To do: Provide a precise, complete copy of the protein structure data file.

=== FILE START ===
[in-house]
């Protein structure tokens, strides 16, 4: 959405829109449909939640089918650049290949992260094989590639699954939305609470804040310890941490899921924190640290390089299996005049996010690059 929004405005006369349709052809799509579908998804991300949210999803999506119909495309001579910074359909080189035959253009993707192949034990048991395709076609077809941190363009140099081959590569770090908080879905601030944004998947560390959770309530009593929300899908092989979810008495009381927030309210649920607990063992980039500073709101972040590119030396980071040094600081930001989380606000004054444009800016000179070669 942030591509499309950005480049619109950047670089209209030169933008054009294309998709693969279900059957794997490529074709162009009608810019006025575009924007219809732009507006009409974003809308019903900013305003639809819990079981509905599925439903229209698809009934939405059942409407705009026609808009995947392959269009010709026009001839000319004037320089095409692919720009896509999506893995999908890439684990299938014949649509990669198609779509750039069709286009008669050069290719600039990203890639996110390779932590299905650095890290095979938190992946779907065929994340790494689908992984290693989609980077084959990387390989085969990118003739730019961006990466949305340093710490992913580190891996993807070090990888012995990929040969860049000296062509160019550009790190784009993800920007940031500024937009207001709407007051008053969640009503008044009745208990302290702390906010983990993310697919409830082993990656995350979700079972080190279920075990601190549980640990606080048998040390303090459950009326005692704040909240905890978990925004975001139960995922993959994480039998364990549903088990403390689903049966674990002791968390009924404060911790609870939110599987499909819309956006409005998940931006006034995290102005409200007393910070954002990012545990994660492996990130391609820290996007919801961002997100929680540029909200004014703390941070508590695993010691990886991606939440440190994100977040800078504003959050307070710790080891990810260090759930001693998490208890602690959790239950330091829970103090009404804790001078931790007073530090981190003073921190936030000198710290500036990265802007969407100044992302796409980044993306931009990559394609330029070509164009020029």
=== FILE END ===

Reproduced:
[in-house]
């Protein structure tokens, strides 16, 4: 959405829109449909939640089918650049290949992260094989590639699954939305609470804040310890941490899921924190640290390089299996005049996010690059 929004405005006369349709052809799509579908998804991300949210999803999506119909495309001579910074359909080189035959253009993707192949034990048991395709076609077809941190363009140099081959590569770090908080879905601030944004998947560390959770309530009593929300899908092989979810008495009381927030309210649920607990063992980039500073709101972040590119030396980071040094600081930001989380606000004054444009800016000179070669 942030591509499309950005480049619109950047670089209209030169933008054009294309998709693969279900059957794997490529074709162009009608810019006025575009924007219809732009507006009409974003809308019903900013305003639809819990079981509905599925439903229209698809009934939405059942409407705009026609808009995947392959269009010709026009001839000319004037320089095409692919720009896509999506893995999908890439684990299938014949649509990669198609779509750039069709286009008669050069290719600039990203890639996110390779932590299905650095890290095979938190992946779907065929994340790494689908992984290693989609980077084959990387390989085969990118003739730019961006990466949305340093710490992913580190891996993807070090990888012995990929040969860049000296062509160019550009790190784009993800920007940031500024937009207001709407007051008053969640009503008044009745208990302290702390906010983990993310697919409830082993990656995350979700079972080190279920075990601190549980640990606080048998040390303090459950009326005692704040909240905890978990925004975001139960995922993959994480039998364990549903088990403390689903049966674990002791968390009924404060911790609870939110599987499909819309956006409005998940931006006034995290102005409200007393910070954002990012545990994660492996990130391609820290996007919801961002997100929680540029909200004014703390941070508590695993010691990886991606939440440190994100977040800078504003959050307070710790080891990810260090759930001693998490208890602690959790239950330091829970103090009404804790001078931790007073530090981190003073921190936030000198710290500036990265802007969407100044992302796409980044993306931009990559394609330029070509164009020029």